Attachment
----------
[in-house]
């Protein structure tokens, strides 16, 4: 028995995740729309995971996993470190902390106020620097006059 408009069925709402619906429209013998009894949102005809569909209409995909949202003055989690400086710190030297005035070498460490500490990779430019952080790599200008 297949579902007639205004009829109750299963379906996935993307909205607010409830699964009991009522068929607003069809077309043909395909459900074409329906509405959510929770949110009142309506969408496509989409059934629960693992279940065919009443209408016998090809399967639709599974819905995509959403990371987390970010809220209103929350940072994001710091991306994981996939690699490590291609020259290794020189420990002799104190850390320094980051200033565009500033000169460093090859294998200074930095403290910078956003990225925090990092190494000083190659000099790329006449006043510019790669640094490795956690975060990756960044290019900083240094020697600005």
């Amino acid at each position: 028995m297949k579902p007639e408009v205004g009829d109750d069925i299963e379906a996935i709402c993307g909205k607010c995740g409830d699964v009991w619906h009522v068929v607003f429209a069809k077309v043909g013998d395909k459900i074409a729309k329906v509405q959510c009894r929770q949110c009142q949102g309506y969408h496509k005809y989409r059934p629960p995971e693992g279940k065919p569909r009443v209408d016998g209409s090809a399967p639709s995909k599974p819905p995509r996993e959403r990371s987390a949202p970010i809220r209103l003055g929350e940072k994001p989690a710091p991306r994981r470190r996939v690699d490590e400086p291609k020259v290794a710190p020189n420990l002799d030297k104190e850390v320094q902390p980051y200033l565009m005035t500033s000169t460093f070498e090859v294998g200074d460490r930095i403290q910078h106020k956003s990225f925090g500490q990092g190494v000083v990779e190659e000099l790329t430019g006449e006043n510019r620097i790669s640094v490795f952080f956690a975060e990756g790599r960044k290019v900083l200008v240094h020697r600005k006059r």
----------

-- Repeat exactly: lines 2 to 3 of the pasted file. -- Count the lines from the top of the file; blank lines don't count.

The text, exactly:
């Protein structure tokens, strides 16, 4: 028995995740729309995971996993470190902390106020620097006059 408009069925709402619906429209013998009894949102005809569909209409995909949202003055989690400086710190030297005035070498460490500490990779430019952080790599200008 297949579902007639205004009829109750299963379906996935993307909205607010409830699964009991009522068929607003069809077309043909395909459900074409329906509405959510929770949110009142309506969408496509989409059934629960693992279940065919009443209408016998090809399967639709599974819905995509959403990371987390970010809220209103929350940072994001710091991306994981996939690699490590291609020259290794020189420990002799104190850390320094980051200033565009500033000169460093090859294998200074930095403290910078956003990225925090990092190494000083190659000099790329006449006043510019790669640094490795956690975060990756960044290019900083240094020697600005």
């Amino acid at each position: 028995m297949k579902p007639e408009v205004g009829d109750d069925i299963e379906a996935i709402c993307g909205k607010c995740g409830d699964v009991w619906h009522v068929v607003f429209a069809k077309v043909g013998d395909k459900i074409a729309k329906v509405q959510c009894r929770q949110c009142q949102g309506y969408h496509k005809y989409r059934p629960p995971e693992g279940k065919p569909r009443v209408d016998g209409s090809a399967p639709s995909k599974p819905p995509r996993e959403r990371s987390a949202p970010i809220r209103l003055g929350e940072k994001p989690a710091p991306r994981r470190r996939v690699d490590e400086p291609k020259v290794a710190p020189n420990l002799d030297k104190e850390v320094q902390p980051y200033l565009m005035t500033s000169t460093f070498e090859v294998g200074d460490r930095i403290q910078h106020k956003s990225f925090g500490q990092g190494v000083v990779e190659e000099l790329t430019g006449e006043n510019r620097i790669s640094v490795f952080f956690a975060e990756g790599r960044k290019v900083l200008v240094h020697r600005k006059r």